Have you tried acoustic tile? (Hint: not a solution!)

After the 500th time reading someone complain about the clomping feet of the tenants upstairs, and the 1000th response from a helpful someone advising them to install acoustic tile, I have to post something that will maybe get Googled for the next poor person who asks about it: acoustic tile is not a solution. I don’t have an architectural acoustics degree but this is something I learned in the trenches, building commercial recording studios and reading books by studio designers and acousticians like Michael Rettinger and Don Davis.

There are two basic types of noise control: one that alters the acoustics inside a room (i.e. absorption) and one that contains that noise and keeps it from invading neighboring spaces (transmission). The respective technical approaches are about as similar as frying a hamburger and paper training a puppy. In other words, different.

Acoustic tile is an absorptive treatment. It reduces the reverberation time of sound within a room by absorbing airborne sound at X ranges of frequencies. It does not treat structurally transmitted noise like footsteps. That’s actually vibration, not sound per se.

But I see it used in expensive hotels and I never hear someone walking around in the room above me.” Answer: because what you don’t see is the eight inches of concrete under that tile nor the thick carpet and padding on the floor above. Hotel builders know what they’re doing. That acoustic tile is there to make the room feel cozier. That’s all. The carpet actually does a better job of it too.

This brings up another fact about sound transmission. There’s airborne noise and there’s structurally borne noise. Airborne noise is like standing outside your neighbor’s front door and yelling, “Hey Joey! Get your car outta my driveway!” Structurally borne house is banging on his door with your fist. A doorbell is a sorta hybrid of the two.

Air is a pretty poor conductor of sound. Sound likes density as a medium — like the water around a sonar head, or the the wood joists in your ceiling. It’s a bit more complicated than that but that’s the answer to why acoustic tile doesn’t work in this application. Acoustic tile works on airborne noise. Your neighbors upstairs sound like a team of Clydesdales because they’re creating structurally borne noise.

So how do you fix it?

The easiest solution is to buy your neighbors thick, fuzzy slippers. Or a plush hotel carpet. That may sound snarky but those really are your practical options. Beyond that, it gets complicated.

The next level up in sophistication is architects design recording studios. You won’t notice it by looking at it but each room is a floating box within a box, usually with a pair of heavy doors called a sound lock. There’s no structurally born noise between these two shells because the inside box is built on top of a grid of neoprene vibration absorbers, specially selected for a weight range. These burn out structural energy mechanically before the vibration gets to the shell around it.

So how does that work? If you remember your Physics 101, entropy means energy loss. What these isolators do is force sound energy to convert to mechanical energy. Airborne noise hits a rigid floor and turns into mechanical energy. That sound will travel through anything which is also rigidly attached to the floor, gradually diminishing from resistance in the medium. But with a floating floor, the energy can’t move beyond those isolators. Instead, it burns itself out trying to move a floor weighing several tons. That sucks up energy like throwing a rock into a pond.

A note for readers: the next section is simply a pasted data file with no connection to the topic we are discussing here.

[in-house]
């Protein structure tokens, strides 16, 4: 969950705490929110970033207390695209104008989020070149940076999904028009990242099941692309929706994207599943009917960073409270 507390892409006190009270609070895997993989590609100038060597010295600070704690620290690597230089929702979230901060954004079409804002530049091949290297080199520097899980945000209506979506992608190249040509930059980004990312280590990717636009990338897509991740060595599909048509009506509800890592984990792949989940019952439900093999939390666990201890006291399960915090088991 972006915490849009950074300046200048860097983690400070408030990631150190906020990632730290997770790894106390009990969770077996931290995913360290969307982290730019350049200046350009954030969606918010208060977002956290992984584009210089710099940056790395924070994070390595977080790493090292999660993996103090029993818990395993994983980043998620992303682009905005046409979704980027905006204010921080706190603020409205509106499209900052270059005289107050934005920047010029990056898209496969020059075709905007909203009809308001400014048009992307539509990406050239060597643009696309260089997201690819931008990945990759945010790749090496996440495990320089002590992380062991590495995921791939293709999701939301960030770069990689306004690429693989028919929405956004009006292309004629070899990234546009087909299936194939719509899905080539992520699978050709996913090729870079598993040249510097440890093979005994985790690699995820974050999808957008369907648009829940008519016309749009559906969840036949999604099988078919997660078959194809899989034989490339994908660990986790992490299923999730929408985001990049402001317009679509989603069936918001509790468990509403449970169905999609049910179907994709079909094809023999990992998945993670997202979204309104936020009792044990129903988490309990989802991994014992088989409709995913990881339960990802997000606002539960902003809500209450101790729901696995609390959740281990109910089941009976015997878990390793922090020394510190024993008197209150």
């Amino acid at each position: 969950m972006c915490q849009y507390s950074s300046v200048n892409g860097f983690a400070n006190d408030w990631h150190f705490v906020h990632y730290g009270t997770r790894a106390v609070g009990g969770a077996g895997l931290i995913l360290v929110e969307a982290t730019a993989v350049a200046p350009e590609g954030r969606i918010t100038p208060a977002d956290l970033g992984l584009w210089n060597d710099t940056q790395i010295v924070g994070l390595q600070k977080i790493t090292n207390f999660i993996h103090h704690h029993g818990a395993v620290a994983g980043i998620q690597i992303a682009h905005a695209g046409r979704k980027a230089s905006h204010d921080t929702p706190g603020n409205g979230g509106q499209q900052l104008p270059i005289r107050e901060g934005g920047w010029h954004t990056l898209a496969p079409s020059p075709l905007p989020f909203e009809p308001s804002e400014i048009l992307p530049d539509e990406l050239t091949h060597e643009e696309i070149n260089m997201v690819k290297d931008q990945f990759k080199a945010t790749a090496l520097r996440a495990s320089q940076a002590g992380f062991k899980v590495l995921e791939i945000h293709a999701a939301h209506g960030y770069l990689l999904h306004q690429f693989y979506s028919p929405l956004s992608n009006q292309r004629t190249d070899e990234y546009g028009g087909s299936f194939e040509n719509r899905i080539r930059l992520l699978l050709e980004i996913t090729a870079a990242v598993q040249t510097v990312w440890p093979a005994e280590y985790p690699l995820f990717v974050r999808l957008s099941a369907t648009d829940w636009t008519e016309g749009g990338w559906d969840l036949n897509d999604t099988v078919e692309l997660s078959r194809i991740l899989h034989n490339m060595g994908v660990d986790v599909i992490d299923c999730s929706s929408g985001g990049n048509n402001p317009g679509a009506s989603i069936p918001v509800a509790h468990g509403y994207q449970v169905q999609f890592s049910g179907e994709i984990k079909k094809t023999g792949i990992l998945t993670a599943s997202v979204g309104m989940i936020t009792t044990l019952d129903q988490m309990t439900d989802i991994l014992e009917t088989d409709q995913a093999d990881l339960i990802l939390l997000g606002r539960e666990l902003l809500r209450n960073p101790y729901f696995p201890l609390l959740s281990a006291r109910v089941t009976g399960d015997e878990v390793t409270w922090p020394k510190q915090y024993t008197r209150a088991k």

Anything that is mechanically connected to those two walls is a potential short circuit: a water pipe, an A/C duct, even a badly placed screw. In studio design, everything is mechanically isolated, even the fire sprinklers.

This is a vibration isolator commonly used to decouple a floating floor from the outer shell.

Back to our residential example, it’s the old “shin bone connected to the leg bone” thing. The flooring upstairs attaches to the joists, which attach to vertical supports running adjacent to your space, to which your walls are attached. So even if you could physically isolate your ceiling from the floor upstairs, you’re still going to hear that banging noise in your walls. And your own floors for that matter.

The point is, attenuating structurally born noise is challenging and potentially very expensive. For the most part, it has to be built into the structure itself and the noise has to be contained at or near the source. It’s not something you can glue to the ceiling. And even then, it’s not always 100%. You could fire a gun in the studio and barely hear it in the control room. But the R train under my old studio used to occasionally create subsonic rumble through the building’s skeleton that only the large diaphragm mics could hear. We could never get a handle on that and it sadly cost us a lot of easy but lucrative voice-over work. But the punk rockers loved us so it almost didn’t matter .


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Welcome to Brooklyn Row House

This blog is about the challenges of renovating an old (1903) Brooklyn, New York row house.

My last major renovation project was the master bedroom, most of which is about finish carpentry. You’ll find other completed home improvement projects in the Projects submenu at the top of this page.

I’m not a professional builder and don’t pretend to be. I’m just an experienced amateur raised in a family of committed DIYers. I try to closely follow local and national building codes but don’t mistake anything on this site to be professional or even accurate advice! Your mileage may and definitely will vary.

This is the third iteration of BrooklynRowHouse.com, from scratch-built to Drupal and now Wordpress. I hope you enjoy your time here.